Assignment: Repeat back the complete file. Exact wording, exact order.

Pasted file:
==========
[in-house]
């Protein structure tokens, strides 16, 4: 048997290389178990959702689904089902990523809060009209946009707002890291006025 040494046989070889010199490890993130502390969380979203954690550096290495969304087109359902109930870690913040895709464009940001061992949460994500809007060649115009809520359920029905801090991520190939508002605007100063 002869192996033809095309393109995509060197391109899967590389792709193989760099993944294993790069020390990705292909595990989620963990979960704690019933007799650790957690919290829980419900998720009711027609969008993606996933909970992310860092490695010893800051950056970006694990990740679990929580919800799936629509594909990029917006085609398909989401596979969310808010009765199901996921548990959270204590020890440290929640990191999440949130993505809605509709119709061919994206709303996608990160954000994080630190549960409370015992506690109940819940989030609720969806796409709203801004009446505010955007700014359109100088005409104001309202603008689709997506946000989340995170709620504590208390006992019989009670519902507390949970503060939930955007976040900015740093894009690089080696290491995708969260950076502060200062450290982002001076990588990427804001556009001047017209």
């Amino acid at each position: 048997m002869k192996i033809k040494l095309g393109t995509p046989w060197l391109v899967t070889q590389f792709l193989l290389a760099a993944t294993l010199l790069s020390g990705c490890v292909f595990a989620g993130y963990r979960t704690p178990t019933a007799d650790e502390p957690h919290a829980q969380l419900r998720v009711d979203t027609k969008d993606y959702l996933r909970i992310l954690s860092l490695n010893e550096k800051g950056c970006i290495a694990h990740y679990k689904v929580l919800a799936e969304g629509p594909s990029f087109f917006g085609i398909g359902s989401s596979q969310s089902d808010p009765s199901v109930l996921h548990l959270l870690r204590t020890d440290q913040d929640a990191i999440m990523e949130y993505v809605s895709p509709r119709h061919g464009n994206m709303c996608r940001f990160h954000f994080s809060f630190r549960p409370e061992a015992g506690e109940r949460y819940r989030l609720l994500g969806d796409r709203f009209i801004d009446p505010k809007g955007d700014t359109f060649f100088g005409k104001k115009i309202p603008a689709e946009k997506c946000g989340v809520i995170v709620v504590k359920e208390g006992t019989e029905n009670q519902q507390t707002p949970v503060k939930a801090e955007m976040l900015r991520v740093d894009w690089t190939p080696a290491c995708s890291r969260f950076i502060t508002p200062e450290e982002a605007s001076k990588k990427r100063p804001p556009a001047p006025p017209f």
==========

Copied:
[in-house]
């Protein structure tokens, strides 16, 4: 048997290389178990959702689904089902990523809060009209946009707002890291006025 040494046989070889010199490890993130502390969380979203954690550096290495969304087109359902109930870690913040895709464009940001061992949460994500809007060649115009809520359920029905801090991520190939508002605007100063 002869192996033809095309393109995509060197391109899967590389792709193989760099993944294993790069020390990705292909595990989620963990979960704690019933007799650790957690919290829980419900998720009711027609969008993606996933909970992310860092490695010893800051950056970006694990990740679990929580919800799936629509594909990029917006085609398909989401596979969310808010009765199901996921548990959270204590020890440290929640990191999440949130993505809605509709119709061919994206709303996608990160954000994080630190549960409370015992506690109940819940989030609720969806796409709203801004009446505010955007700014359109100088005409104001309202603008689709997506946000989340995170709620504590208390006992019989009670519902507390949970503060939930955007976040900015740093894009690089080696290491995708969260950076502060200062450290982002001076990588990427804001556009001047017209």
């Amino acid at each position: 048997m002869k192996i033809k040494l095309g393109t995509p046989w060197l391109v899967t070889q590389f792709l193989l290389a760099a993944t294993l010199l790069s020390g990705c490890v292909f595990a989620g993130y963990r979960t704690p178990t019933a007799d650790e502390p957690h919290a829980q969380l419900r998720v009711d979203t027609k969008d993606y959702l996933r909970i992310l954690s860092l490695n010893e550096k800051g950056c970006i290495a694990h990740y679990k689904v929580l919800a799936e969304g629509p594909s990029f087109f917006g085609i398909g359902s989401s596979q969310s089902d808010p009765s199901v109930l996921h548990l959270l870690r204590t020890d440290q913040d929640a990191i999440m990523e949130y993505v809605s895709p509709r119709h061919g464009n994206m709303c996608r940001f990160h954000f994080s809060f630190r549960p409370e061992a015992g506690e109940r949460y819940r989030l609720l994500g969806d796409r709203f009209i801004d009446p505010k809007g955007d700014t359109f060649f100088g005409k104001k115009i309202p603008a689709e946009k997506c946000g989340v809520i995170v709620v504590k359920e208390g006992t019989e029905n009670q519902q507390t707002p949970v503060k939930a801090e955007m976040l900015r991520v740093d894009w690089t190939p080696a290491c995708s890291r969260f950076i502060t508002p200062e450290e982002a605007s001076k990588k990427r100063p804001p556009a001047p006025p017209f």